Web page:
Well, the official policy of the Norwegian government is to defend international law, and this is not just because we are sort of a good country. We have a very great self-interest. Any small nation has a self-interest in maintaining international law and the protection that it gives to small states from bullying or attacks of militarily superior states. I mean, the long-term survival of nations like ours with five million inhabitants is very much dependent on the respect for international law, on the provisions that prohibits the use and threat of use of force.
So that is one issue. Of course, the Norwegian government would have been obliged to speak out against any military attack against a sovereign state, a U.N. member state that does not have the approval of the Security Council and at least if it means anything by the official policy of supporting international law and the UN.
Secondly, the Norwegian forces are present in Iraq as a part of Operation Inherent Resolve, as I mentioned, which is an operation strictly meant to participate in the fight against ISIS. So when the U.S. uses facilities in which the Norwegian troops are present to lash out against east left, right and center, east and west, against Iraqi Shiite militias, against Syrian militias and even against the Iranian government, almost starting a war against Iran, risking to drag Norway into a war against Iran.
Obviously this is a great violation of any confidence that the Norwegian military and the Norwegian government must have had or at least should have had and the truthfulness of the U.S. when they invited Norway to form part of a coalition that was supposed to strictly fight against ISIS. It also violates the decision of the Iraqi governments that asked foreign troops to leave, mostly on the basis of the fact that the U.S. was not respecting the deal, which was to send its fight against ISIS and not against Shia militias, not against Syrians, not against Iranians.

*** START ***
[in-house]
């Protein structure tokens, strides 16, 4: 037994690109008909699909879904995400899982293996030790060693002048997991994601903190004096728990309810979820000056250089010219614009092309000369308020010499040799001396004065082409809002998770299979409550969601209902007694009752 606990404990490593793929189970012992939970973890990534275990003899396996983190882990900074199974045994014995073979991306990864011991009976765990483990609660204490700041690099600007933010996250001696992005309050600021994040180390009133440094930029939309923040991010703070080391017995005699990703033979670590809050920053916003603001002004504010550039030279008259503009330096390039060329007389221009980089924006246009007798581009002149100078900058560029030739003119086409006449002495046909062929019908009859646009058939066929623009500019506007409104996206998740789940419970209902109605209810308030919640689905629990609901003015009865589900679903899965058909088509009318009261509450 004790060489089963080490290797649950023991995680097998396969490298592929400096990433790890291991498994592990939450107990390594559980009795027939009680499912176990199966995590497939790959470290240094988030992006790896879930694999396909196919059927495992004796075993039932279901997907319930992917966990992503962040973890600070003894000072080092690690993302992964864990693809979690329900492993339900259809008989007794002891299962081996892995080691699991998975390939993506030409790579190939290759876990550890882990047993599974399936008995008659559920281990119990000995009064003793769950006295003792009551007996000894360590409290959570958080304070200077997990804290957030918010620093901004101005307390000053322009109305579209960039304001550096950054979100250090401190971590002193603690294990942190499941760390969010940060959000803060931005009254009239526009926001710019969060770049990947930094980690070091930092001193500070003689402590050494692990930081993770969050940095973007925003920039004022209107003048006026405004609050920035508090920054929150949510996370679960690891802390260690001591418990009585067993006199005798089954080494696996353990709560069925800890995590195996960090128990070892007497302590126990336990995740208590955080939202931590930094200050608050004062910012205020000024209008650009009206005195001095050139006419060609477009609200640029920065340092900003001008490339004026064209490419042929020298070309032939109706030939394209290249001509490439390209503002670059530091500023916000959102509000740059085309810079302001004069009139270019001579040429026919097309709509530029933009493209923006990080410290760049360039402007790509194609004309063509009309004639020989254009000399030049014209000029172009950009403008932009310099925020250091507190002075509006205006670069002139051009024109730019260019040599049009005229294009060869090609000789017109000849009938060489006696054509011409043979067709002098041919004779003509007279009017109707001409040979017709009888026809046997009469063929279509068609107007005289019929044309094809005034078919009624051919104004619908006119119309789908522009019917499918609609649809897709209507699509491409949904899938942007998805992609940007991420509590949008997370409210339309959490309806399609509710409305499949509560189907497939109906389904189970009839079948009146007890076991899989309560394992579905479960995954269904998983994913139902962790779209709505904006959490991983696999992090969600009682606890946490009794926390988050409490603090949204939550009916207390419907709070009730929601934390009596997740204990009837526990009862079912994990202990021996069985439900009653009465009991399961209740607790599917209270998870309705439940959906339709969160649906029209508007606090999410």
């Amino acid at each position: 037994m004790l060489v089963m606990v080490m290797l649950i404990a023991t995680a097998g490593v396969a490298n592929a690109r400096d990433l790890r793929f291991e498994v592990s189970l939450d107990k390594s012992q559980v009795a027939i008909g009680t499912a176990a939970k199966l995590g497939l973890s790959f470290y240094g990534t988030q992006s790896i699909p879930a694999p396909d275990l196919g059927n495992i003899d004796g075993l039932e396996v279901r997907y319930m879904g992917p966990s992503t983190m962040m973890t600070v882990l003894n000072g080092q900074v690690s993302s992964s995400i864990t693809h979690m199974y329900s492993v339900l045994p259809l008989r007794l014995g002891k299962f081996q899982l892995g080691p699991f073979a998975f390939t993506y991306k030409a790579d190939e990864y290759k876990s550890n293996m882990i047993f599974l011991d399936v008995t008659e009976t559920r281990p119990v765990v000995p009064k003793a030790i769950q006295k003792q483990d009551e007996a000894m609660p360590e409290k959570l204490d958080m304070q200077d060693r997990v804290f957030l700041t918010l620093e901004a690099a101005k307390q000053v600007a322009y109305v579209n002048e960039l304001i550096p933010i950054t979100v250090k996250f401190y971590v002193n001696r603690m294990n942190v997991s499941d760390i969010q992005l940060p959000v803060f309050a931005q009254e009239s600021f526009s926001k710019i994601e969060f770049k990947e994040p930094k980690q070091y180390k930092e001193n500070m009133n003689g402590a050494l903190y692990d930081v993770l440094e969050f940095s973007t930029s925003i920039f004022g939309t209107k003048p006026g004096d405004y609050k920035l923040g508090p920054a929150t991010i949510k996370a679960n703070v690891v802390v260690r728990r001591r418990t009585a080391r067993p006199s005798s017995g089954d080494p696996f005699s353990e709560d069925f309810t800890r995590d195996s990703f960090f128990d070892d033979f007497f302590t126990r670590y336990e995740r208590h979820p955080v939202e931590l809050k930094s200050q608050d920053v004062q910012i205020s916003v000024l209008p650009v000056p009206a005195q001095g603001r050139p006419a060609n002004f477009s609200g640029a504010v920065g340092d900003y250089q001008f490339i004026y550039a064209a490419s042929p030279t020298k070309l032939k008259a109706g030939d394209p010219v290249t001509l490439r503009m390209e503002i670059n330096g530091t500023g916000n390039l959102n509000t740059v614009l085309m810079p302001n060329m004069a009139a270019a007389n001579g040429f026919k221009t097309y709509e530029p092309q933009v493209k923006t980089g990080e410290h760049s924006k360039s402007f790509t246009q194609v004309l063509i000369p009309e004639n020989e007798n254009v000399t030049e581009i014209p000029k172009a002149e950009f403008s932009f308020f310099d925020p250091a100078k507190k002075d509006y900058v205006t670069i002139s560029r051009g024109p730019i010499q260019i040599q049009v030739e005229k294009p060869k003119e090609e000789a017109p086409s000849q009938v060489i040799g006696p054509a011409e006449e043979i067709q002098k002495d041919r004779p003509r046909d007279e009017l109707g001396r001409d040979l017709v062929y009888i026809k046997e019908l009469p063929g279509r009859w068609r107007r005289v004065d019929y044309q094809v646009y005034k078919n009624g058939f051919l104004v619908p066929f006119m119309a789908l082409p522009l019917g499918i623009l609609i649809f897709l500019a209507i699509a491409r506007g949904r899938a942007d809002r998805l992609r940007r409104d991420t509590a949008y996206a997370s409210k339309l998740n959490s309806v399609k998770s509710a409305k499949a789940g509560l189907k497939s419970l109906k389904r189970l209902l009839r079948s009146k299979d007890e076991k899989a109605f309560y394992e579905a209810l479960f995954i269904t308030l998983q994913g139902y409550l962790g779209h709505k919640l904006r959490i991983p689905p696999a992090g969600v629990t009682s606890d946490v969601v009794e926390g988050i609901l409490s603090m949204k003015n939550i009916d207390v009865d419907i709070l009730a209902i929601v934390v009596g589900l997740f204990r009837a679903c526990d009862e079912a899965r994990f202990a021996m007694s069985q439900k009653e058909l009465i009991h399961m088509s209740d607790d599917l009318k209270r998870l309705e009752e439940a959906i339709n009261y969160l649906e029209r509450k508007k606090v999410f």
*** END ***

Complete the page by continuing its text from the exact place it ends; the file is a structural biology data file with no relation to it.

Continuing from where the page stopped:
So on many fronts, it goes to show that the U.S. government neither respects the life of Norwegian soldiers nor the political will of the Norwegian government and the confidence of the Norwegian government and parliament, which had to trust that the U.S. would stick to the mandate of Operation Inherent Resolve.
I find that very interesting that the U.S. would actually go so far as to undermine its alliance with Norway in this issue, because, after all, Norway has been, as you mentioned, a very staunch ally, and I want to turn to that question actually as to what has been Norway’s involvement in U.S. foreign policy more generally. I mean, to the extent that people know anything about Norway, there’s generally a perception of Norway as being quite peaceful, and as you know, the capital, Oslo, is the home of the Nobel Peace Prize and also a well-known place for peace negotiation efforts.
And as you mentioned, it’s one of the smaller countries of the world with a population of just over five million people. So no one would expect Norway to be so active in supporting offensive capabilities of NATO and of the United States military. So in what ways has Norway been enmeshed in U.S. foreign policy? Tell us some more about that.
Well, it used to be the case that Norway was a peaceful country. That’s not so much the case anymore. I mean, since 1999, Norway has been involved in several foreign wars with, to say the least, unclear legal justification and moral justification. So we can start with the Yugoslavia intervention in 1990, the Afghanistan war, Iraq recently, even Syria and Libya, which is probably the only military operation in which Norway has a militarily significant role.
We dropped around five hundred and eighty-eight bombs. During the initial phase of that war, and even according to Norwegian sources, our pilots took on targets that were so sensitive that other much more seasoned war nations were reluctant to take. So, Norway actually played an important role in the initial phase of the illegal Libya war. Now, a parallel to that. At the same time, Norway is now opening up its territory for an increasingly aggressive U.S. military presence closer and closer to the Russian border.